Posted by Rob Diaz in Edited, General Fiction, Publications, Real Life, Short Stories.
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As many of you know, for the past eight months I have been involved with the second set of anthologies coming from the Chinese Whisperings brand. Last year’s debut anthology, The Red Book, was an exciting event consisting of 10 authors from around the world. It is a great book and has generated a lot of interest in the project. (You can read about The Red Book or buy it here!)

Today, the second Chinese Whisperings project launches!  Initially planned to be called “The Jade Book”, this follow-up anthology project was expanded to include 22 authors from around the globe and became two separate but interconnected anthologies known as The Yin Book and The Yang Book (or the combined The Yin and Yang Book). Again, you can learn about or buy these great anthologies right here!

The blurb for the two anthologies only tells a little of what happens in the books:

In the international terminal of a large European airport, Monday morning is about to get a whole lot worse. At 7.35am Pangaean Airlines, one of Europe’s major carriers, is put into receivership grounding all flights, stranding thousands of passengers and impounding tonnes of luggage. But all is not as appears on the surface and the sliding-doors moment of one woman deciding to abandon her suitcase will ricochet through the lives around her.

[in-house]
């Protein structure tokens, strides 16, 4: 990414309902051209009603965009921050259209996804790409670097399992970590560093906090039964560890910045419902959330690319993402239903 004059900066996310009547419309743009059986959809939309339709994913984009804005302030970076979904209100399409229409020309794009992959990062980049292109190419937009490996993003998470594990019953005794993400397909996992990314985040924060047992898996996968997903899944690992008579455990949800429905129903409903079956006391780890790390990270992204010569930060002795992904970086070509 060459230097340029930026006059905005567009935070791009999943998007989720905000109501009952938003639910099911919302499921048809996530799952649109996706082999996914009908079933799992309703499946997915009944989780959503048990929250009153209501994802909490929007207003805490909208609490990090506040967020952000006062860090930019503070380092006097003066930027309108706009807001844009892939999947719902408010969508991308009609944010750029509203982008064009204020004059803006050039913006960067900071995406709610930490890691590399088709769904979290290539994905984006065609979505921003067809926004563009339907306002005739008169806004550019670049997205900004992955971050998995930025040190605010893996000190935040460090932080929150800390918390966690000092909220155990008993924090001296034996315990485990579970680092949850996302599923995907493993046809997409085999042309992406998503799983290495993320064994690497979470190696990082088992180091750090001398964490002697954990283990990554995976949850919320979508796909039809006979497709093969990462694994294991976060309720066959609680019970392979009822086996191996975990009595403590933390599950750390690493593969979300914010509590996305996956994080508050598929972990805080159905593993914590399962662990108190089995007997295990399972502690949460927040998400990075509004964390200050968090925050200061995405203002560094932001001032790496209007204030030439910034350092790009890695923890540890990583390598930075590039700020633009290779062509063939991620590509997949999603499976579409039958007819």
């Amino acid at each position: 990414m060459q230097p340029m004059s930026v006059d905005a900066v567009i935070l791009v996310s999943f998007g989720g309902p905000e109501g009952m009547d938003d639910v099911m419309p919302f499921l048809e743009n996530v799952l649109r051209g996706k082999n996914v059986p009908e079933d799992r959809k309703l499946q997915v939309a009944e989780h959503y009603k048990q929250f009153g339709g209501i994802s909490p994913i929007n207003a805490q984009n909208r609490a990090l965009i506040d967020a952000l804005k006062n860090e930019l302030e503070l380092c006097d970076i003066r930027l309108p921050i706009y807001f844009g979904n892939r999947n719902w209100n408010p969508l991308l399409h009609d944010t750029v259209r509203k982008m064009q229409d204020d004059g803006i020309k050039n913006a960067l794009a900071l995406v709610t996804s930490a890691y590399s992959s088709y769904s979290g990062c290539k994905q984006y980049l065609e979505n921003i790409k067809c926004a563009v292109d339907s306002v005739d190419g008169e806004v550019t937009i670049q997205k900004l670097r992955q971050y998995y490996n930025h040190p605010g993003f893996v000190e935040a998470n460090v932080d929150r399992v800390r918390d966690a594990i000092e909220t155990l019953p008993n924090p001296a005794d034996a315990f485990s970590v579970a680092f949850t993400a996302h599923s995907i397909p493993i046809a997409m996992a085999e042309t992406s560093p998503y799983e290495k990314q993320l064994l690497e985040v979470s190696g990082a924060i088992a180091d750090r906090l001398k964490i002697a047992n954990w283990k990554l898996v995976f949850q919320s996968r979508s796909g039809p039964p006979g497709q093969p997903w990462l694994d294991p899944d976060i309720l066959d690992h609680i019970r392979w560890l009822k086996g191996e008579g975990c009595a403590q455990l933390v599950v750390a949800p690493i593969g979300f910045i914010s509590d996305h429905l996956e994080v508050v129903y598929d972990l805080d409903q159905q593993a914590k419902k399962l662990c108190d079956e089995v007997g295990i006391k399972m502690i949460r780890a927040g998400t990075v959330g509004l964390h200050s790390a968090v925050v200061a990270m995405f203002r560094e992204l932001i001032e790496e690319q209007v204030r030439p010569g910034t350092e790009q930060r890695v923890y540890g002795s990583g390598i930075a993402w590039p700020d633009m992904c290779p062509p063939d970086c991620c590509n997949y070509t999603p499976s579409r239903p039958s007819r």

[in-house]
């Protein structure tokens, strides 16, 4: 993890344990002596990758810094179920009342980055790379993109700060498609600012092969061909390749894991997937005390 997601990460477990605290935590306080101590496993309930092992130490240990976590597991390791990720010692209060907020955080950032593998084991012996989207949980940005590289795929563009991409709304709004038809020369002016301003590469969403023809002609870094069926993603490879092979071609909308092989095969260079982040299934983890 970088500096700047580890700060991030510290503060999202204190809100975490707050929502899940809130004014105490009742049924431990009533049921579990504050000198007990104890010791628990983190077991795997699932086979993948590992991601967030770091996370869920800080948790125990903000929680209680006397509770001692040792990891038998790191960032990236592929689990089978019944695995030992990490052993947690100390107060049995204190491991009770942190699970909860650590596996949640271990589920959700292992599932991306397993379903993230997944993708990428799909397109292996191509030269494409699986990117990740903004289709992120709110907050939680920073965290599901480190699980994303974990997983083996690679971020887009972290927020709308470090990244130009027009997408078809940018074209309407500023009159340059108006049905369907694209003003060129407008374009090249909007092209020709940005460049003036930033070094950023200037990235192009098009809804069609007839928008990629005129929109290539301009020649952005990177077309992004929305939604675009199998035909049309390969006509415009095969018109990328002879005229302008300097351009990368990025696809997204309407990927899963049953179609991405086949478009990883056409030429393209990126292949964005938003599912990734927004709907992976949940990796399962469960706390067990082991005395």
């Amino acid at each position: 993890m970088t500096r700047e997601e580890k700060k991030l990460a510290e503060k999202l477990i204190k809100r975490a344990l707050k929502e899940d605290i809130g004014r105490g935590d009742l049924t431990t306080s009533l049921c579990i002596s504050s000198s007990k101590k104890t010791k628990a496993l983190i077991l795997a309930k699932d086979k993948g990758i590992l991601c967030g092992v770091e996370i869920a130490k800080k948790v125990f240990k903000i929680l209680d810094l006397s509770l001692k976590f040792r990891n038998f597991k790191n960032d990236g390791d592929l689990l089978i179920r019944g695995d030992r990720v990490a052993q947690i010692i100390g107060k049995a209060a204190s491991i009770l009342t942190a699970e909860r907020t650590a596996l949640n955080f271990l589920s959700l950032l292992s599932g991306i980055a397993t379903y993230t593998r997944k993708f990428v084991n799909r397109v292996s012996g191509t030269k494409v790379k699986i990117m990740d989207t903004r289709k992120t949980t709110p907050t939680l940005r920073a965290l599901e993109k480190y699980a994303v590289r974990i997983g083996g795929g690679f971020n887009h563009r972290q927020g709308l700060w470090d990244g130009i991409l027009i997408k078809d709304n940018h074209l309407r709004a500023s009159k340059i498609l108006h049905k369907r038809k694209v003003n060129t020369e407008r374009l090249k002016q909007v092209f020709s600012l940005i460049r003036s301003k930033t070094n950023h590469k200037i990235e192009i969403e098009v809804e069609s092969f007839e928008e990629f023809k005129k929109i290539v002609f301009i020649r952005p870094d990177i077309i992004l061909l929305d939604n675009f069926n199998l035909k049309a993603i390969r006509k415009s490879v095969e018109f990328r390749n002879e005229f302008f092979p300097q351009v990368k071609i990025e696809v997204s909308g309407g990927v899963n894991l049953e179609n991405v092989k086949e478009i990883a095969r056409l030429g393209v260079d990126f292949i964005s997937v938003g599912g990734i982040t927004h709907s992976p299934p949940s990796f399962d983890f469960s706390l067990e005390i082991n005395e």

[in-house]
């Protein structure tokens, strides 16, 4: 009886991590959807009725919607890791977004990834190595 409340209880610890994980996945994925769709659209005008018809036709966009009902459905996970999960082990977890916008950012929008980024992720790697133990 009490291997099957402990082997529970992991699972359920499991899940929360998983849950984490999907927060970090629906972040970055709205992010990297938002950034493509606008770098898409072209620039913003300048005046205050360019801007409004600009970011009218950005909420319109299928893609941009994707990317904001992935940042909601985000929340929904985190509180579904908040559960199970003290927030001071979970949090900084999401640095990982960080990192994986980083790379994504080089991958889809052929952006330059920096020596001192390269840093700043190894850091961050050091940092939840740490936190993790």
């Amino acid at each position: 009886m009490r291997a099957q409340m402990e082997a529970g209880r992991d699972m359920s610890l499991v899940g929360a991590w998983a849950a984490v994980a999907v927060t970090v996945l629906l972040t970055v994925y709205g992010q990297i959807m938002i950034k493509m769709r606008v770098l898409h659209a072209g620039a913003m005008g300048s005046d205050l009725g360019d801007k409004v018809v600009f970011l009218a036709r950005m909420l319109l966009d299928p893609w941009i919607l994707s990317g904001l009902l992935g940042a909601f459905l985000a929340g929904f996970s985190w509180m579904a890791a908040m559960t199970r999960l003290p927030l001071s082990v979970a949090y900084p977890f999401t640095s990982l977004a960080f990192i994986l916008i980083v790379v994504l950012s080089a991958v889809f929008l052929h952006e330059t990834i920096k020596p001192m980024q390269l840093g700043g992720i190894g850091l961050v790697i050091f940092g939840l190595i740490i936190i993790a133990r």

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Music in the Air July 18, 2009

Posted by Rob Diaz in Fiction Friday, General Fiction, Short Stories, Unedited.
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(written for the [Fiction] Friday >prompt on July  17, 2009: “Your character stops on the way home from work and buys an unusual musical instrument — why today?”.)

Jenny hummed quietly as she sat on the bus and looked out the window as it rumbled its way down the busy street. The rain had passed earlier and the dampness on the street was disappearing thanks to the bits of sunlight streaming through the rapidly waning cloud cover and the cars that were speeding on top of it.  She looked around at her fellow passengers on the bus, wondering how many of them were staying on the bus for the long ride to its eventual Atlantic City destination and how many, like her, were just making their regularly scheduled trip from work back to their homes or, in her case, back to her father’s home for her weekly dinner with him.  Another ten stops and then she would be off of the bus with a five minute walk to his house ahead of her.